Love Of The Club

Why Paul Murphy gave up a Boston Allstar trip for his club Rathmore

Kerry’s emerging defender hasn’t forgotten his club roots.

Paul Murphy 21/9/2014 Paul Murphy in action for Kerry in the All-Ireland final Cathal Noonan / INPHO Cathal Noonan / INPHO / INPHO

HE WAS ONE of the breakout players of 2014 but the meteoric rise of Kerry defender Paul Murphy didn’t mean he forgot his roots.

Murphy had only played one year of underage football (in 2012) before embarking on his first senior campaign this year. By the close of the season he had claimed Munster and All-Ireland senior medals, won the All-Ireland final man-of-the-match award and received the honour of his first Allstar.

Yet when it came to the Allstar football trip to Boston in late November, the 23 year-old was not on board the plane that jetted off from Dublin Airport. The previous weekend his club Rathmore had drawn the East Kerry final and Murphy never considered missing the replay by heading Stateside.

Winning a local championship that is fiercely fought for and securing a title to cherish, validated Murphy’s decision.

“Once the replay was set, there was never a discussion. It was a pity the way it worked out but you have to have a bit of perspective too. My mother said to me ‘if I said to you this time last year, Paul, that you’d have an Allstar and an All-Ireland but have to miss the All Star trip…’, sure I’d have bitten her hand off.

Launch of the GPA Madden Leadership Programme Paul Murphy (left) at the launch of the GPA Madden Leadership Programme. Ramsey Cardy / SPORTSFILE Ramsey Cardy / SPORTSFILE / SPORTSFILE

“It wasn’t the end of the world and we won the final with the club. From our own club, Declan O’Keeffe has two All-Ireland’s and he has no East Kerry championship. It’s a really competitive division. We felt we should have won the first game and we knew we had a great chance in the replay. Look, it was never up for discussion anyway. It’s a hugely hard final to win and it’s a very treasured medal.”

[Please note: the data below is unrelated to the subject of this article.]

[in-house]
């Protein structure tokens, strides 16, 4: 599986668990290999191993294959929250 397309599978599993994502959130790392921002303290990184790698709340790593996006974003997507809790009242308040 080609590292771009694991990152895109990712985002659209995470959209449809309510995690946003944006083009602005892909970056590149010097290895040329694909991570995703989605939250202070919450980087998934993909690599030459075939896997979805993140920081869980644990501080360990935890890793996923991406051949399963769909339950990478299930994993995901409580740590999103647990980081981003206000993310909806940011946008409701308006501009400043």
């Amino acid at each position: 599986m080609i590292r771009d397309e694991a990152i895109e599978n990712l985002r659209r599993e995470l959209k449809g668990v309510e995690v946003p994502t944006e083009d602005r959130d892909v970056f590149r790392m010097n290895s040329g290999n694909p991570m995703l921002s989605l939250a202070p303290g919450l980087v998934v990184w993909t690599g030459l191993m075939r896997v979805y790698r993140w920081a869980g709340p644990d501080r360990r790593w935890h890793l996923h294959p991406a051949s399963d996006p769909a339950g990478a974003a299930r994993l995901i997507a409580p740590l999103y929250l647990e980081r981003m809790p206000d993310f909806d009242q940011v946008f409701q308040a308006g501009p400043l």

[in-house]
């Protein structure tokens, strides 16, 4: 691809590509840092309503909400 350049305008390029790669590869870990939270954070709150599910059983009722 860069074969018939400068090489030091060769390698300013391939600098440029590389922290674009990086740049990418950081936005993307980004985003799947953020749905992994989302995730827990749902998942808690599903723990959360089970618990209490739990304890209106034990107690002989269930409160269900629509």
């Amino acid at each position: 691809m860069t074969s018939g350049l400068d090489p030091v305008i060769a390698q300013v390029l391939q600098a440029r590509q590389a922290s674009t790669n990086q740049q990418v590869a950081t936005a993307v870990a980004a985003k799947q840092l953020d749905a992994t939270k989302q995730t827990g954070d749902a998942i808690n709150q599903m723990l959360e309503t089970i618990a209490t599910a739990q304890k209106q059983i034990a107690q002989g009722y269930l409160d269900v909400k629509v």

Paul Murphy and the Kerry team make their way onto the pitch Paul Murphy leading Kerry in to action last January in the McGrath Cup. Cathal Noonan / INPHO Cathal Noonan / INPHO / INPHO

Murphy enjoyed the celebrations of Rathmore’s win and the trainee accountant based in Killarney now has the Kerry team holiday to South Africa in January to look forward to. It’s been a dream year and he tips his hat towards the assistance he received from clubmate Aidan O’Mahony in the Kerry setup.

“Before I started playing with the club I would have looked up to Aidan. I remember the first game I played was a county league game. I was playing corner-forward actually which might be hard to believe. He wasn’t playing himself but he was very encouraging and he has been right though my career.

“When I made the Kerry U21 team he was very encouraging, giving me advice, how to approach it tactically and mentally. When I broke onto he senior team, he was a huge support. I actually roomed with him this year and he gave me wee bits of advice. It means a lot coming from a guy who has been there himself. He has a fantastic approach to training. I have just absorbed how he goes about his business.”

Stepping off the train in his home town of Rathmore on the Monday after the All-Ireland final win provided golden memories for Murphy. O’Mahony and Shane Ryan, Kerry’s All-Ireland minor winning goalkeeper, accompanied him.

“It was an unbelievable experience, there was a massive welcome in Rathmore and later in the evening in Tralee and Killarney. It did not really sink in until the Wednesday or Thursday of that week. You would be in awe of the whole thing but it was a great experience.”

Tommy Walsh’s return to action with Kerry is pencilled in for early January

Dr. Harty Cup and Corn Ui Mhuiri quarter-final draws made last night

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